The Ontario Court of Appeal has recently released a decision that serves as a reminder to franchisors of their potential disclosure obligations under the Arthur Wishart Act (Franchise Disclosure), 2000 (the “Act”) in cases where a franchise is being resold. Specifically, in cases where a franchisor goes beyond merely exercising their right to approve a resale and instead:
- becomes involved in the sale process; and
- requires the new franchisee to execute documents that are not specified in the Franchise Agreement as a condition of the franchisor’s consent to the resale,
a franchisor may be required to provide franchise disclosure to the franchisee under the Act.
In the case, 2189205 Ontario Inc. v. Springdale Pizza Depot Ltd.1, the plaintiff franchisee 2189205 Ontario Inc. (the “Franchisee”.) contacted the franchisor, Springdale, concerning the potential purchase of a franchise. Springdale directed the Franchisee to an existing franchisee looking to sell its franchise. The Franchisee purchased the assets of the existing franchisee after Springdale provided some assistance in the negotiation of the transaction. In exchange for its consent to the resale, Springdale required the Franchisee to execute various documents, including an undertaking requiring certain branding identification on the Franchisee’s pizza delivery vehicles and an acknowledgement that the franchisor was not confirming, substantiating or reporting the sales figures provided by the selling franchisee to the Franchisee. After operating the franchise for several months, the Franchisee issued a notice of rescission under the Act due to the fact that it had not received franchise disclosure documentation as required by the Act.
Springdale defended itself by relying on the resale exemption under the Act, which provides that a franchisor is not obligated to provide disclosure to a franchisee under certain circumstances, including some resales. Specifically, section 5(7)(a)(iv) of the Act provides that a franchisor is exempted from disclosure obligations where the grant of the franchise is not effected by or through the franchisor. Section 5(8) of the Act provides that the grant of a franchise is not considered to be effected by or through a franchisor simply because there is a right of approval over that grant or if there is a transfer fee payable to the franchisor as part of that grant.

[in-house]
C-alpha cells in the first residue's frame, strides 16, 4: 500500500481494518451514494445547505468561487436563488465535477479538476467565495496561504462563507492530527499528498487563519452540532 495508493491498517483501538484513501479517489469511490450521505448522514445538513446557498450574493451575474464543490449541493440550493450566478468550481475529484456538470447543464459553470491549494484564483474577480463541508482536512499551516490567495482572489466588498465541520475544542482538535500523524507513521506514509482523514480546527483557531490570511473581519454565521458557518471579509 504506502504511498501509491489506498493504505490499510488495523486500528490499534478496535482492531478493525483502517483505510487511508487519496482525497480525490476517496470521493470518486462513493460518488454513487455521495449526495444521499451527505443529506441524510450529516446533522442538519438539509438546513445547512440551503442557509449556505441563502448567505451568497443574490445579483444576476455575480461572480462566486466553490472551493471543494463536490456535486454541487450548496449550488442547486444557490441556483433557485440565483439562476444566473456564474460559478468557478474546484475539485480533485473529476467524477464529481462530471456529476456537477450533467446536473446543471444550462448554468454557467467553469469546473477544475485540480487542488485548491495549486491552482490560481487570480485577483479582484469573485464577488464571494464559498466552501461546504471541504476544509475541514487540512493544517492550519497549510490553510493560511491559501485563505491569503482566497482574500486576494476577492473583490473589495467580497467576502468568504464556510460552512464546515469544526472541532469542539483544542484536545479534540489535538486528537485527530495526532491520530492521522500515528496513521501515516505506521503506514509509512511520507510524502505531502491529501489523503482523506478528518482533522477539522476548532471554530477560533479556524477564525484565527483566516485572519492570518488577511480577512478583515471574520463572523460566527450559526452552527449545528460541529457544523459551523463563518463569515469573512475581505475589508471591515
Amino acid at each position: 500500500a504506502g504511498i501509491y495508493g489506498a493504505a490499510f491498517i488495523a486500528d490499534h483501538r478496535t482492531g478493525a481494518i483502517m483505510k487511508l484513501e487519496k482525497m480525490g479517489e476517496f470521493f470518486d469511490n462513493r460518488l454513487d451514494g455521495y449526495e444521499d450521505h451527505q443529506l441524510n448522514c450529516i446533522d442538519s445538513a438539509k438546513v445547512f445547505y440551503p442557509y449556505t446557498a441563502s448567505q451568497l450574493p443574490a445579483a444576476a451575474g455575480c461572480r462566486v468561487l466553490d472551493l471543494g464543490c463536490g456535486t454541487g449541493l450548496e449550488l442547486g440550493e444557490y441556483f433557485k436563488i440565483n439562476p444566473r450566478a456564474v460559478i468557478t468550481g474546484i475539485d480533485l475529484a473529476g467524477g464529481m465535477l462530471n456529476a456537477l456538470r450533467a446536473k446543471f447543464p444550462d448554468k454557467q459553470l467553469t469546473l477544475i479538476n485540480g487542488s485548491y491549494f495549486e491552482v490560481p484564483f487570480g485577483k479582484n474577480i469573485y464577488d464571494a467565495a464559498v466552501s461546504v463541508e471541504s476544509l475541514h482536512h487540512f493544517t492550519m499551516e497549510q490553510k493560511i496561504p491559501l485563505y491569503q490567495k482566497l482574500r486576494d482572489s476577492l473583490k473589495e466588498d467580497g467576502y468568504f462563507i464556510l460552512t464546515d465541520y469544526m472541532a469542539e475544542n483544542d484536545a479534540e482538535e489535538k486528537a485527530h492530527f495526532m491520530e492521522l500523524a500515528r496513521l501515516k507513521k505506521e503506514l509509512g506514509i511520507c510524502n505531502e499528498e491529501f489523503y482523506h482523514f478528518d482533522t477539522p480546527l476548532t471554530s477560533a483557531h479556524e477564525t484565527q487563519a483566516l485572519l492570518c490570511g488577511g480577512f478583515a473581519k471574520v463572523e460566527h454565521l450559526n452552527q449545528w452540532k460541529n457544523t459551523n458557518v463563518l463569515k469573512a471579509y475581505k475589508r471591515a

In this case, the court found that the exemption under section 5(7)(a)(iv) of the Act did not apply to the factual circumstances of this case. The court found that the franchisor’s involvement in directing the Franchisee to the selling franchisee, in conjunction with the franchisor’s involvement in negotiations between the transaction’s parties and the Franchisee’s direct dealings with the franchisor on the issue of obtaining consent to the resale, amounted to Springdale effecting the grant of the franchise. Furthermore, Springdale’s requirement that the Franchisee execute new documents concerning the delivery vehicles and the acknowledgement also meant that the Springdale was not taking a passive role in the resale, and thus caused the disclosure obligations of the Act to apply to the franchisor. In making this finding, the Court of Appeal upheld a lower court’s decision granting summary judgment against Springdale for failing to meet its disclosure obligations under the Act.
The lesson from this case is that franchisors have to be very careful when getting involved in the resale of franchises. Franchisors should exercise an abundance of caution and abide by the Act’s disclosure obligations if there is a possibility that their involvement in a resale transaction could be seen as more than simple passive approval or disapproval of the transaction. If there is any doubt, franchisors should provide disclosure as the risk of not doing so is too great under current statutory disclosure regimes. Although this is an Ontario case, it will apply equally to franchisors who operate in other provinces where there are statutory franchise disclosure obligations.